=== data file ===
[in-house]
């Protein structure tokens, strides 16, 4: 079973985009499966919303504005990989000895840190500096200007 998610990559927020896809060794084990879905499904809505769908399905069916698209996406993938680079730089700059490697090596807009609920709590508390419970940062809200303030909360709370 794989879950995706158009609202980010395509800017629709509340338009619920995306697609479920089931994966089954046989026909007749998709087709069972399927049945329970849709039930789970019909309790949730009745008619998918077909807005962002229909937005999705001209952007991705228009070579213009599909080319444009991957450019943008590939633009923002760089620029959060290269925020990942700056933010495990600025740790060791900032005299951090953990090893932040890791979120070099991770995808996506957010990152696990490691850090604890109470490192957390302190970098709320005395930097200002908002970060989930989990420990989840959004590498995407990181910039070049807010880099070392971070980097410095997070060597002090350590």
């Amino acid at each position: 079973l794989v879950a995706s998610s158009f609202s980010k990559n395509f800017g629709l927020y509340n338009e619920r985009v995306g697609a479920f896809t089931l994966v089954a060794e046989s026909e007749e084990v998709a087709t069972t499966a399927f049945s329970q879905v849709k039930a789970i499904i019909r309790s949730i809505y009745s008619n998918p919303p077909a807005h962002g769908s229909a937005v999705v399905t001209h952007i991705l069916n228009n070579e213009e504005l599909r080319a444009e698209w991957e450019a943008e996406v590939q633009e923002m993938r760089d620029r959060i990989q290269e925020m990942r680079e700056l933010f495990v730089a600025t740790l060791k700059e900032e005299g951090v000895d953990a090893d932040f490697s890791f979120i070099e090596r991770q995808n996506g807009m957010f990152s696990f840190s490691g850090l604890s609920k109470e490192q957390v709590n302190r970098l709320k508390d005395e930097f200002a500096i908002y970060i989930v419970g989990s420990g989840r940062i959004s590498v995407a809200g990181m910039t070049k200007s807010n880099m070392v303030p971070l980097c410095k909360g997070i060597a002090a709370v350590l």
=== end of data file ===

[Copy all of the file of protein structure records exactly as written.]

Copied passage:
[in-house]
């Protein structure tokens, strides 16, 4: 079973985009499966919303504005990989000895840190500096200007 998610990559927020896809060794084990879905499904809505769908399905069916698209996406993938680079730089700059490697090596807009609920709590508390419970940062809200303030909360709370 794989879950995706158009609202980010395509800017629709509340338009619920995306697609479920089931994966089954046989026909007749998709087709069972399927049945329970849709039930789970019909309790949730009745008619998918077909807005962002229909937005999705001209952007991705228009070579213009599909080319444009991957450019943008590939633009923002760089620029959060290269925020990942700056933010495990600025740790060791900032005299951090953990090893932040890791979120070099991770995808996506957010990152696990490691850090604890109470490192957390302190970098709320005395930097200002908002970060989930989990420990989840959004590498995407990181910039070049807010880099070392971070980097410095997070060597002090350590």
């Amino acid at each position: 079973l794989v879950a995706s998610s158009f609202s980010k990559n395509f800017g629709l927020y509340n338009e619920r985009v995306g697609a479920f896809t089931l994966v089954a060794e046989s026909e007749e084990v998709a087709t069972t499966a399927f049945s329970q879905v849709k039930a789970i499904i019909r309790s949730i809505y009745s008619n998918p919303p077909a807005h962002g769908s229909a937005v999705v399905t001209h952007i991705l069916n228009n070579e213009e504005l599909r080319a444009e698209w991957e450019a943008e996406v590939q633009e923002m993938r760089d620029r959060i990989q290269e925020m990942r680079e700056l933010f495990v730089a600025t740790l060791k700059e900032e005299g951090v000895d953990a090893d932040f490697s890791f979120i070099e090596r991770q995808n996506g807009m957010f990152s696990f840190s490691g850090l604890s609920k109470e490192q957390v709590n302190r970098l709320k508390d005395e930097f200002a500096i908002y970060i989930v419970g989990s420990g989840r940062i959004s590498v995407a809200g990181m910039t070049k200007s807010n880099m070392v303030p971070l980097c410095k909360g997070i060597a002090a709370v350590l």